There are dozens of small audio recorders now available with a wide range of features. Sony, however, has distinguished itself with the PCM-A10, a 2.9-ounce high resolution recorder with a feature set tailor-made for working journalists.
Sony’s PCM-A10 is the smallest of a new series of high resolution audio recorders capable of producing WAV files up to LPCM 96 kHz/24-bit. Only 1.54 x 4.31 x 0.63 inches in size, this recorder is tiny, virtually weightless and designed to be carried everywhere a journalist goes.
One of the best features of the recorder for journalists are the built-in, three-way adjustable microphones. When in the widest position, the recorder — either sitting on a table or handheld — can record interviews with a separation of the voices. This makes editing and level control easy in editing. A headphone jack doubles to also feed a video camera, creating a handheld microphone that isolates interview voices. There’s even a DSP interview mode for optimizing the sound. Of course, the mic can also be placed in zoom mode to record meetings, XY for music sessions and wide stereo for outdoor events.
Recordings can be started and stopped, levels can be adjusted and track marks added via Bluetooth from an iOS or Android smartphone. Sony’s REC Remote app is free to download and works up to 30 feet away. Bluetooth headphones and speakers can also allow users to monitor sound from the recorder. The A10 has a built-in metal tripod hole on the bottom for mounting to a tripod or mic stand. When placed up close, it can be controlled by the smartphone.
The A10 can be set for MP3s as well as WAV files. There are 18 choices for recordings of different length and sound quality. For music recordings, the recorder supports MP3, AAC, WMA, WAV and FLAC audio playback, though not always recording. A rehearsal function will automatically adjust the recording levels upfront. Just hit record to begin. A built-in USB Type A connector allows the user to plug the recorder into a Mac or PC directly for cable-free transfer of recordings to the computer. When not in use, the USB connector slides into the recorder.
The recorder comes with 16 GB of internal memory. Add to that by using a microSDHC or microSDXC card to store longer recordings. The recorder can be set to move from one memory to another without missing a sound. Also included is the Sound Organizer 2 computer application software (stored in the built-in memory) which works on Windows computers only.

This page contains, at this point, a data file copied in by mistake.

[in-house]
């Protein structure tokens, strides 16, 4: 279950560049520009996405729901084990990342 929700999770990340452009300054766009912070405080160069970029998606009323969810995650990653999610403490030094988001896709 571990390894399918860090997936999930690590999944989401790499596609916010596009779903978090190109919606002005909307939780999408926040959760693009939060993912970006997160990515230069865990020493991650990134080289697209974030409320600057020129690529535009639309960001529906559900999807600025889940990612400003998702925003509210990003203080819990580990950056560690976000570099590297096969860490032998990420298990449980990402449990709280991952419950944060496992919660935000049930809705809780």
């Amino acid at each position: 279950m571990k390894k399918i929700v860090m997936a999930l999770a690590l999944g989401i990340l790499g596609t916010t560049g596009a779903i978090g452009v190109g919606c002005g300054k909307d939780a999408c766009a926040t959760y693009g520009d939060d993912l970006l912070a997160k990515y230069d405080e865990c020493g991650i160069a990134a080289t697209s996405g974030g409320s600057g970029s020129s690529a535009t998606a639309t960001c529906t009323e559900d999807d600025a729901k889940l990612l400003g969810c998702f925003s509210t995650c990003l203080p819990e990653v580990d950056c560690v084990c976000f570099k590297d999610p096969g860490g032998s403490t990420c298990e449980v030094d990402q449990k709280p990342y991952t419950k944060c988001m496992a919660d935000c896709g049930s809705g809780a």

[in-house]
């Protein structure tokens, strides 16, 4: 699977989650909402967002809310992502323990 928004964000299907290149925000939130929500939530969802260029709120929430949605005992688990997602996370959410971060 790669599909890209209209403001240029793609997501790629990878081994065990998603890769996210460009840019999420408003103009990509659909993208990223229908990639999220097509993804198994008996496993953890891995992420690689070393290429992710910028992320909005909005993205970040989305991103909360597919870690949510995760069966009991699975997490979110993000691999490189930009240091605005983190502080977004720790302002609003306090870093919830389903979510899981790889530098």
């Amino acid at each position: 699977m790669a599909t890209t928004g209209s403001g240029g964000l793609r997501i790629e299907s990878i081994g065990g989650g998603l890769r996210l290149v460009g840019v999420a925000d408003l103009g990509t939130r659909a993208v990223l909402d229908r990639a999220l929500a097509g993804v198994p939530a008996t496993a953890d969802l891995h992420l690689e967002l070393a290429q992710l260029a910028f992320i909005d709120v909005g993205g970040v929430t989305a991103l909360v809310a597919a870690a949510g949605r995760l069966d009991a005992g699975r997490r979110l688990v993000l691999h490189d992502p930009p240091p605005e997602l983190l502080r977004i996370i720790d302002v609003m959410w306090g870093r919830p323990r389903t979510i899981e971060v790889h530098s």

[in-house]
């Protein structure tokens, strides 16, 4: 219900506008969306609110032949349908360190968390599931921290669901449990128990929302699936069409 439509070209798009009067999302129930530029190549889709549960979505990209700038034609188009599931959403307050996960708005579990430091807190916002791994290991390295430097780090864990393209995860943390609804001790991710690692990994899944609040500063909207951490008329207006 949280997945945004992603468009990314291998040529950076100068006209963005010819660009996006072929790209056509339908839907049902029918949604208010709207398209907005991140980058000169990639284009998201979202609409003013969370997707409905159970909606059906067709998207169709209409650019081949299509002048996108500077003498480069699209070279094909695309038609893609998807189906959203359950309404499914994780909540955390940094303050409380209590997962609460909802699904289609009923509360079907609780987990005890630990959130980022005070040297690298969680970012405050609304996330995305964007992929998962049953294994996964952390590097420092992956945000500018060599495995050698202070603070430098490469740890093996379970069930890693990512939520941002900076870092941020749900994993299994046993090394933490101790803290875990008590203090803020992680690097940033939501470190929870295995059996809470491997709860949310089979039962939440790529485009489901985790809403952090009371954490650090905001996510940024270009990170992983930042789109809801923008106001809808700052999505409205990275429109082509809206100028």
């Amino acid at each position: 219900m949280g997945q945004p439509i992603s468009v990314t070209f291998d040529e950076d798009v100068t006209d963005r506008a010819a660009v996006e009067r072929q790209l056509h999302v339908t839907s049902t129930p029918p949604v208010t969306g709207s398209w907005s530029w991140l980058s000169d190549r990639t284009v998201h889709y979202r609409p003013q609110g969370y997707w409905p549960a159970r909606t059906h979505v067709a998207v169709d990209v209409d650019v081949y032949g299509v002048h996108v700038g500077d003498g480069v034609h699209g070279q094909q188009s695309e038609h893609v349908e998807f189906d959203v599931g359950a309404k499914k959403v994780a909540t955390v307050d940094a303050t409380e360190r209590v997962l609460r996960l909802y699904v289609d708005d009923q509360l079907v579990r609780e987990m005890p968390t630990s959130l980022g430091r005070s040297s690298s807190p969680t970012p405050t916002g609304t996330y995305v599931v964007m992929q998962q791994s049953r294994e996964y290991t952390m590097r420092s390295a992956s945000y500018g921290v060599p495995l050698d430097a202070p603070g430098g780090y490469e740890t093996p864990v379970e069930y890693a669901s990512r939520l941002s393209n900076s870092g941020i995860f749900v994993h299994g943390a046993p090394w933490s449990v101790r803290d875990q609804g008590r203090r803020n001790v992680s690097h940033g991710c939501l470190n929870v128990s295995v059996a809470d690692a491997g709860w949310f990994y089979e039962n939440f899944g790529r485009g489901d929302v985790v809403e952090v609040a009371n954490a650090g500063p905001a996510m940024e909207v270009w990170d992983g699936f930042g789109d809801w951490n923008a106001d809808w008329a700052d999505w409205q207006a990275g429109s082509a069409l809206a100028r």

The downside to the A10 is its built-in lithium battery. Though rated at the 15-hour battery life, the maximum recording time for 96kHz, 24 bit is six hours, 35 minutes, while 48 kHz at 24 bits has a maximum record time of 13 hours, 15 minutes. This should be fine for most recordings. But my old school ways wants to see a replaceable battery, which the A10 does not have.
The recorder is charged only through the USB connector. When that charge is used up, the recorder has to be charged again. Once charging has begun, the recorder cannot do extended recording. A third party mobile phone adapter and USB Type A male-to-female cord can be used for charging, but not for AC power.
Always, when the recorder is turned off, activate the hold switch. Otherwise the battery might be dead when you try to do a recording. That, to me, is a risky proposition and one that is a trade off to the A10’s other features.
Of course, this recorder is so small it cannot have XLR connectors. It does have a 3.5 plug in power stereo mini jack for outboard microphones and a headphone jack for monitoring. It has a pre-record function which records the five seconds before pressing the record button. This way you won’t miss the top of the recordings. The A10 has a noise cut and low cut filter and a complete list of standard features.
The A10 is solidly built, the screen is easy to read and the buttons have a good feel. It comes with a foam wind screen and a neoprene case. For use outside, consider in investing in a furry cat windscreen.
Outside of the battery limitation, the Sony A10 is almost perfect for journalists who always want to carry an audio recorder. Larger, more full featured recorders are available, but the portability is lost.
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